Then we have James, the college student who's supposedly a nerd but is in reality far scarier than the creature...he's a sociopathic rapist killer who calmly plans to slice his girlfriend's throat so he can 'get some' of his dead best friend's girlfriend. And he doesn't particularly care if the holes belong to live or dead females, either. Actually, there's not a lot, character & morality-wise, to distinguish Bigfoot from James; I can't help but wonder if one were to dump him in a vat of Nair, shove him into jeans & a tee, and send him off to James's prospective employer, would they notice? Give him a card that says "sorry, I've got laryngitis" & probably not.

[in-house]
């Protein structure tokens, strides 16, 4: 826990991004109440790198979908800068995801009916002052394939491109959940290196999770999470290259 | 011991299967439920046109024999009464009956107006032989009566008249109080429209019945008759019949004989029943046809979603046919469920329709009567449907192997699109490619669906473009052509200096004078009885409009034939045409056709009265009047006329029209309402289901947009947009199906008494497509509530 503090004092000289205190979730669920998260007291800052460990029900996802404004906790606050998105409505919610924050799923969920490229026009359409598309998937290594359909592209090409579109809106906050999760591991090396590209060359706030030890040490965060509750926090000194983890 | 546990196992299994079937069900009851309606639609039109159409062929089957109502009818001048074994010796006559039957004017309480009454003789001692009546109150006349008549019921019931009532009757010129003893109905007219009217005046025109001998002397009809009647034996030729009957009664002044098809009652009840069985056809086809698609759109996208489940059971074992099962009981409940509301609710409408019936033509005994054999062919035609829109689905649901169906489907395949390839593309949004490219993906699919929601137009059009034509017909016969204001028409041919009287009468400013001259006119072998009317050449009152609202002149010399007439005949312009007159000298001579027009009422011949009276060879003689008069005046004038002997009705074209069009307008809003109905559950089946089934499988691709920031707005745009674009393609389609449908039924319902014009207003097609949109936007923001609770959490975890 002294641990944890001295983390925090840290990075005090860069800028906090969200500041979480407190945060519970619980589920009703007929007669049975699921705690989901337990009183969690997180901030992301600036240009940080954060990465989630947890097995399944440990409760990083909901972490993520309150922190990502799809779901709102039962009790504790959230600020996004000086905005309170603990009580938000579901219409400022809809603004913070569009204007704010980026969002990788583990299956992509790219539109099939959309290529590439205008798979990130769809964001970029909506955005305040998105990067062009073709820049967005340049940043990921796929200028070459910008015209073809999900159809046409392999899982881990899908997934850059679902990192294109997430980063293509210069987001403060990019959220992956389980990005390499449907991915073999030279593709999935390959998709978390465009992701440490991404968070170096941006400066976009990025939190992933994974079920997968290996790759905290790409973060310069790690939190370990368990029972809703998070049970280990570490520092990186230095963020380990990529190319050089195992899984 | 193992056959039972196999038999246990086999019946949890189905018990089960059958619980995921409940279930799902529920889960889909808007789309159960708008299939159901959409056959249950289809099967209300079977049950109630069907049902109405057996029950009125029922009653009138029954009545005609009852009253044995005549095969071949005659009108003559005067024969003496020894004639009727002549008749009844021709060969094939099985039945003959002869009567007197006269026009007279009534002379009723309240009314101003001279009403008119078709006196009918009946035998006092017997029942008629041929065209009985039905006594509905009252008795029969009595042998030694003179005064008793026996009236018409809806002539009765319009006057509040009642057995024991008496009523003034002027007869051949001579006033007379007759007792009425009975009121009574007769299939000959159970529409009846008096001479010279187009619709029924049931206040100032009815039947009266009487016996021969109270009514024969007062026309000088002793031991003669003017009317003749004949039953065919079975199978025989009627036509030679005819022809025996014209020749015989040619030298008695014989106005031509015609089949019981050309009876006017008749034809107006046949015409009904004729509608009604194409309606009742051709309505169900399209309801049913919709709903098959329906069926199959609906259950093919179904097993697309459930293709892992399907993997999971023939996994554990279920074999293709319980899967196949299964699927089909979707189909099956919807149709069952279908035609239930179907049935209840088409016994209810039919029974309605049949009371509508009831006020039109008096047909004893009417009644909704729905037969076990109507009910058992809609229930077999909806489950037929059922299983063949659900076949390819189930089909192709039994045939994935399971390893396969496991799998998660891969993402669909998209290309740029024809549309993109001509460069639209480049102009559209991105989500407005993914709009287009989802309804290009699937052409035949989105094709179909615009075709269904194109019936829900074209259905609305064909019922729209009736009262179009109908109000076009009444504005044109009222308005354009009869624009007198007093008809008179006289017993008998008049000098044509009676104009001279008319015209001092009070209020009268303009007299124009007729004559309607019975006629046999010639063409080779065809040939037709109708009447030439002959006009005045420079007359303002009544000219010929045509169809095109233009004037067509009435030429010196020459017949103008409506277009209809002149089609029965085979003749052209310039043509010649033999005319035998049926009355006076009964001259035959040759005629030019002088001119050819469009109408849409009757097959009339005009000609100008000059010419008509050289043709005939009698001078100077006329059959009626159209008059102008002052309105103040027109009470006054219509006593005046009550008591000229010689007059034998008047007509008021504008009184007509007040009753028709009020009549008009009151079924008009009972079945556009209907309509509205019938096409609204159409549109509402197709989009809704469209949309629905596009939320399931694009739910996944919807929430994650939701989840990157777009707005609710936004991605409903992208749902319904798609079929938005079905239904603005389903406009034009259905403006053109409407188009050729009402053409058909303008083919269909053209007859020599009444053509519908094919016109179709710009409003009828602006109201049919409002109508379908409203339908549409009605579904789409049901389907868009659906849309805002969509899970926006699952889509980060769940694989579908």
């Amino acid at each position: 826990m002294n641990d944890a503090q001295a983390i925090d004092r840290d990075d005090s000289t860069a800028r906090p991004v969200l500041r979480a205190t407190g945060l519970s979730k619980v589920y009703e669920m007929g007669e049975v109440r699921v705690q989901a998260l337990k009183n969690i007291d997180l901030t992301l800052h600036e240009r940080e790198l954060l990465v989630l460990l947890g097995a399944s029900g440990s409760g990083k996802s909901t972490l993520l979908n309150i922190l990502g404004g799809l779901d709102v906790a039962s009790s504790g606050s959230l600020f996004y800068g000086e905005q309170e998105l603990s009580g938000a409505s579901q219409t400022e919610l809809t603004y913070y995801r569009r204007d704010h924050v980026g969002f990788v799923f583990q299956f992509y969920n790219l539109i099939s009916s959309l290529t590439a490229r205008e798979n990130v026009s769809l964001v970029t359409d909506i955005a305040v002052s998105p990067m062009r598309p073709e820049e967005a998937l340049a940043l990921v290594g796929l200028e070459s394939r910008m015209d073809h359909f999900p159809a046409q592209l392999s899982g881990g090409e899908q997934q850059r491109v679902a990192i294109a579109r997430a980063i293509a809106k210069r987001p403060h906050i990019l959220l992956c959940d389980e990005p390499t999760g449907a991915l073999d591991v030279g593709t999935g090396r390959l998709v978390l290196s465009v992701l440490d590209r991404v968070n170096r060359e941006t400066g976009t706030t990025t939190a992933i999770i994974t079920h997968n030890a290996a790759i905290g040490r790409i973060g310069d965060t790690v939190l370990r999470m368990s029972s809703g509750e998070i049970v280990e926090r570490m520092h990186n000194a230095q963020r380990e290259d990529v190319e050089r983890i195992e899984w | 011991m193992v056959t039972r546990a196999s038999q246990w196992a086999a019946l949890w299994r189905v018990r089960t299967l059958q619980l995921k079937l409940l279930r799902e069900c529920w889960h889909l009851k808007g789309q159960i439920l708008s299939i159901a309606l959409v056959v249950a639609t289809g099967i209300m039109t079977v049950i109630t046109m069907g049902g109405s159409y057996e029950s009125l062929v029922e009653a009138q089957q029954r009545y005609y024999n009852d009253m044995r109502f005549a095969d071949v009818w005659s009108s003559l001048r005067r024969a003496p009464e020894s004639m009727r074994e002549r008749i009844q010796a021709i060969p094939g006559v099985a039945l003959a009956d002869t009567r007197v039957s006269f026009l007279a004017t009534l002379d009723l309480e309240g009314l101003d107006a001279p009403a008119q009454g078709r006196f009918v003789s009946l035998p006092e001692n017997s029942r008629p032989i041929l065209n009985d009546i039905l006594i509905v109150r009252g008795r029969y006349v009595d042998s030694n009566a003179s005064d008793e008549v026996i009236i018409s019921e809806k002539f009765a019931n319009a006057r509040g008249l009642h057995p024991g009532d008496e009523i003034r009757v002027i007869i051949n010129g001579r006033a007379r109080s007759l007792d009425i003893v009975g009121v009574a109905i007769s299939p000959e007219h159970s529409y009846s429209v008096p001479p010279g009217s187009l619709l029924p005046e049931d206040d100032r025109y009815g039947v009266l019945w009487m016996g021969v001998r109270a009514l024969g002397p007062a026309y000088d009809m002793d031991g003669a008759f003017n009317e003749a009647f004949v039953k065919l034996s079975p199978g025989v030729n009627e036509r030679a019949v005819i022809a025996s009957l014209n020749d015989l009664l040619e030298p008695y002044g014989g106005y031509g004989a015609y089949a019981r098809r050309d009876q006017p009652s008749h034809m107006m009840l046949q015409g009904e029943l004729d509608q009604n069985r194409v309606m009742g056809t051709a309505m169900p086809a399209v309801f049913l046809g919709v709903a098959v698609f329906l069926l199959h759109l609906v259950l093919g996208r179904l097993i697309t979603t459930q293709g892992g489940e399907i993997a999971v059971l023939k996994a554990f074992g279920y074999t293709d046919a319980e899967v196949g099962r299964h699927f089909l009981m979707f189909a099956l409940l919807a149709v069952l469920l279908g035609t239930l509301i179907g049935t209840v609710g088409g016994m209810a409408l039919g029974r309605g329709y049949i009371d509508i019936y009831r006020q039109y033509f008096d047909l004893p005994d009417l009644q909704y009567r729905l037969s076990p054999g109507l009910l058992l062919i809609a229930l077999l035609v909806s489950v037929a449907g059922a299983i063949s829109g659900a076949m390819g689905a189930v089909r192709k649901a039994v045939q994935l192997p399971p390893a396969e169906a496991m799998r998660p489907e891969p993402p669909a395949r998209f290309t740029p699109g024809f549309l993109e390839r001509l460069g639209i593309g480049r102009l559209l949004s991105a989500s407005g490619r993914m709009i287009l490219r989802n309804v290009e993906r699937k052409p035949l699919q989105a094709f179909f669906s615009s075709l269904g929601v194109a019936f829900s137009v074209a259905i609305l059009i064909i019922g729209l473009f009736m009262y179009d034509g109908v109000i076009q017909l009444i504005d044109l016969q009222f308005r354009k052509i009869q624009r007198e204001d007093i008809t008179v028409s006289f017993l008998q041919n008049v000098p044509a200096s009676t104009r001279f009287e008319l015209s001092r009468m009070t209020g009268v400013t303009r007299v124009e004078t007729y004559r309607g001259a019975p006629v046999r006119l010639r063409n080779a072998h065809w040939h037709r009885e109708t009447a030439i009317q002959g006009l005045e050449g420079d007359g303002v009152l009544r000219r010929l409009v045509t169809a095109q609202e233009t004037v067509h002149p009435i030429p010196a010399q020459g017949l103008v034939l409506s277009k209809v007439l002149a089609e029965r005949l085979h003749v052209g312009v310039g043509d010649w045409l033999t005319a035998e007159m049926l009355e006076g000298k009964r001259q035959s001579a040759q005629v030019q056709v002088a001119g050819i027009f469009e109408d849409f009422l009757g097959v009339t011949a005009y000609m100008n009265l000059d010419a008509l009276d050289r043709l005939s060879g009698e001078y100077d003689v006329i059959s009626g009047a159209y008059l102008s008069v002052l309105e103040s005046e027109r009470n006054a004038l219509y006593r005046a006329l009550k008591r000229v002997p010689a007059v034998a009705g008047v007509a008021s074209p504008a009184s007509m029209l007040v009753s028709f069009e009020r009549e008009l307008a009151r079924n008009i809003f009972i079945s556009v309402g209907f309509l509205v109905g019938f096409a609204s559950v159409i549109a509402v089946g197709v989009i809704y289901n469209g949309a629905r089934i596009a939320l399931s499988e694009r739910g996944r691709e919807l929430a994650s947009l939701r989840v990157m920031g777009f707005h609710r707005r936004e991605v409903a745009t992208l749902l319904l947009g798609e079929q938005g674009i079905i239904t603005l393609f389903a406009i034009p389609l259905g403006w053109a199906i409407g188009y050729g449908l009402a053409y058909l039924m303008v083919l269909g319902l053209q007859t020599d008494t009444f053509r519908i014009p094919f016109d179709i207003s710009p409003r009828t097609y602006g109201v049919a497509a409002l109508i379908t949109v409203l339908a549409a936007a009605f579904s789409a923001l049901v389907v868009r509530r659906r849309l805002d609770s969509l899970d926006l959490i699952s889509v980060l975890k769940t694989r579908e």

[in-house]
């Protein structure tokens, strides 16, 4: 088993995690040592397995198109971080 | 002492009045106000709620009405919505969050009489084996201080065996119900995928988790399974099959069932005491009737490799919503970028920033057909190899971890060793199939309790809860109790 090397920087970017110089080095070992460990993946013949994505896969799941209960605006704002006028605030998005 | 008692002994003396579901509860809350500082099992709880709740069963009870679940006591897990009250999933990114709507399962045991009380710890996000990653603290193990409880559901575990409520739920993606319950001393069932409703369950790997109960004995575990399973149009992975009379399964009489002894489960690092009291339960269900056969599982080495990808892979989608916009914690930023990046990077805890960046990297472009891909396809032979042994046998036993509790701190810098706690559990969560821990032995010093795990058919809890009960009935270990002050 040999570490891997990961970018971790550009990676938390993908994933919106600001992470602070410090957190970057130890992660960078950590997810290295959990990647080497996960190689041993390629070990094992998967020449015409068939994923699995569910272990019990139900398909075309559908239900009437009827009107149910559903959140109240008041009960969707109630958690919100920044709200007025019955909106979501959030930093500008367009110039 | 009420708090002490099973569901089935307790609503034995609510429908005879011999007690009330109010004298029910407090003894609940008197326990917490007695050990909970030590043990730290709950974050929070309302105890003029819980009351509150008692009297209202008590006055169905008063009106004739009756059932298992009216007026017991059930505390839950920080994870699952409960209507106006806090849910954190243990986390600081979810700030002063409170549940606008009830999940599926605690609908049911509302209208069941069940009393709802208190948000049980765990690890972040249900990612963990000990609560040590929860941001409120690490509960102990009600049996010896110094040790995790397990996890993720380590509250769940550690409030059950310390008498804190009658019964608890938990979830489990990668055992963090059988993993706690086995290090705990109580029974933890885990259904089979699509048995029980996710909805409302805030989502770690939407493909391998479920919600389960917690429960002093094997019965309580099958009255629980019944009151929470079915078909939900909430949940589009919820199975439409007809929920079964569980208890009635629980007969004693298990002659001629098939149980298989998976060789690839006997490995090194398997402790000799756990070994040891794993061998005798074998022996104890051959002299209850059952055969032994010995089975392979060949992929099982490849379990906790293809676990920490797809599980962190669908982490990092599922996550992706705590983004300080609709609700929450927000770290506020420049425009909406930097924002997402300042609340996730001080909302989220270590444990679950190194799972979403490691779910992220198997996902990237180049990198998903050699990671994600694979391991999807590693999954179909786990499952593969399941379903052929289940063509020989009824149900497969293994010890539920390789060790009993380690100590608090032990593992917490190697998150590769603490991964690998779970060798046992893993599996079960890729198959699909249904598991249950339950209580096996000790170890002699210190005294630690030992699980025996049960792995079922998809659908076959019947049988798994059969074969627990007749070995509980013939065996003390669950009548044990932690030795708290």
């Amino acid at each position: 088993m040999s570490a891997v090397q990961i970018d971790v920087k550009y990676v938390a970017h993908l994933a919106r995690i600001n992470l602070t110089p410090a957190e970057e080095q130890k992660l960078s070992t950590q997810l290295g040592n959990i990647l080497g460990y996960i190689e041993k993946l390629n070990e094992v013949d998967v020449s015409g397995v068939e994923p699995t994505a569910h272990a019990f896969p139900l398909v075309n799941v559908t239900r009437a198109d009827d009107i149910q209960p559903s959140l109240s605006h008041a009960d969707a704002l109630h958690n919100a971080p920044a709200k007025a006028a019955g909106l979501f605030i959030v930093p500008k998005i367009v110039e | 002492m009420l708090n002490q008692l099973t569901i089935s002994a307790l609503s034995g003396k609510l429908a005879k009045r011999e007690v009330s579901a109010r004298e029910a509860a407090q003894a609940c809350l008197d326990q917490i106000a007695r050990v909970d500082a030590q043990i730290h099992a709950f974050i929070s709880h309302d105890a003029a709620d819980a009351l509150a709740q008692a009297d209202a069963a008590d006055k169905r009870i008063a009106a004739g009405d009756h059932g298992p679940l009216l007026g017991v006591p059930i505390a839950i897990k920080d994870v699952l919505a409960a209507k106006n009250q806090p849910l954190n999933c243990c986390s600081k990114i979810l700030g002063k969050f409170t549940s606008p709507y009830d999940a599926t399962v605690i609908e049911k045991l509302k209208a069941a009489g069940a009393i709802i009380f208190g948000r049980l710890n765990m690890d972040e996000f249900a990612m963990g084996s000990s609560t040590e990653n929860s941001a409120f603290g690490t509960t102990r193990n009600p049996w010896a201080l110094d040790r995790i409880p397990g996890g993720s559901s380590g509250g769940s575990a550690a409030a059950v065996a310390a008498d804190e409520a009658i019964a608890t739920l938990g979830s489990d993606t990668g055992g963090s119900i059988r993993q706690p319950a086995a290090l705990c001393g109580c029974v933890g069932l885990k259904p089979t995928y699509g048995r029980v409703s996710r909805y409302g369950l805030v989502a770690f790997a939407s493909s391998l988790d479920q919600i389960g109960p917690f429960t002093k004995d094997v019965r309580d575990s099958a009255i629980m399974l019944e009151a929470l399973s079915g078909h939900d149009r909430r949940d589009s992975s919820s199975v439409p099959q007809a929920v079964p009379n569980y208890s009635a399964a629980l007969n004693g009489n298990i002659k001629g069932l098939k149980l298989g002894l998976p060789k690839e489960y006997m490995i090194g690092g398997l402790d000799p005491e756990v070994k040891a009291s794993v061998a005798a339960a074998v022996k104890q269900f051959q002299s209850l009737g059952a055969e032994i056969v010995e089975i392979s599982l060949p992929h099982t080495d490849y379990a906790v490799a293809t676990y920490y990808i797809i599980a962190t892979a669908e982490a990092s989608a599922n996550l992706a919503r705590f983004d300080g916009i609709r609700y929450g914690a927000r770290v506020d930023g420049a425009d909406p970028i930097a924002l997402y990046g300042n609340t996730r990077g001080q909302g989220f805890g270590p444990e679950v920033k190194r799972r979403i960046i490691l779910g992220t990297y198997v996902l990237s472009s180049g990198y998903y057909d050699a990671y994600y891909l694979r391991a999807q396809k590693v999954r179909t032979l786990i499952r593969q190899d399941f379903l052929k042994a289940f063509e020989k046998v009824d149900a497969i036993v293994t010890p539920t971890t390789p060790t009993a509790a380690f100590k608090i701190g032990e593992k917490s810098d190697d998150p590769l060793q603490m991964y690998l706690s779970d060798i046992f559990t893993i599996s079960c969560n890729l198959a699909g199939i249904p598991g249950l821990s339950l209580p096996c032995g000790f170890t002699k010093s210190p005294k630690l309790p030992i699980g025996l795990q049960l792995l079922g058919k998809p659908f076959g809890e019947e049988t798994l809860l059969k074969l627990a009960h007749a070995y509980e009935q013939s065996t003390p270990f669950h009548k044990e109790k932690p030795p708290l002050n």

Aside from the puerile pornographic tone, the writing is just bad. There's a large chunk early in the book where we follow a character getting home from work, and I mean we follow every second of her movements, including the tearing off & subsequent usage of toilet paper...another type of voyeurism I really could do without (there's quite of bit of literal potty activity in the whole book). Schwamberger uses phrases such as "[such and such] moved this way and that way" over & over & over, apparently incapable of thinking of unique ways of describing things. He goes into ludicrous, inane details like "he pressed the gas pedal down with his right foot and accelerated up the ramp" that made me feel like he was paid by the word & wanted to pad it (how else do most people press the gas pedal, & what else usually happens when you do it?).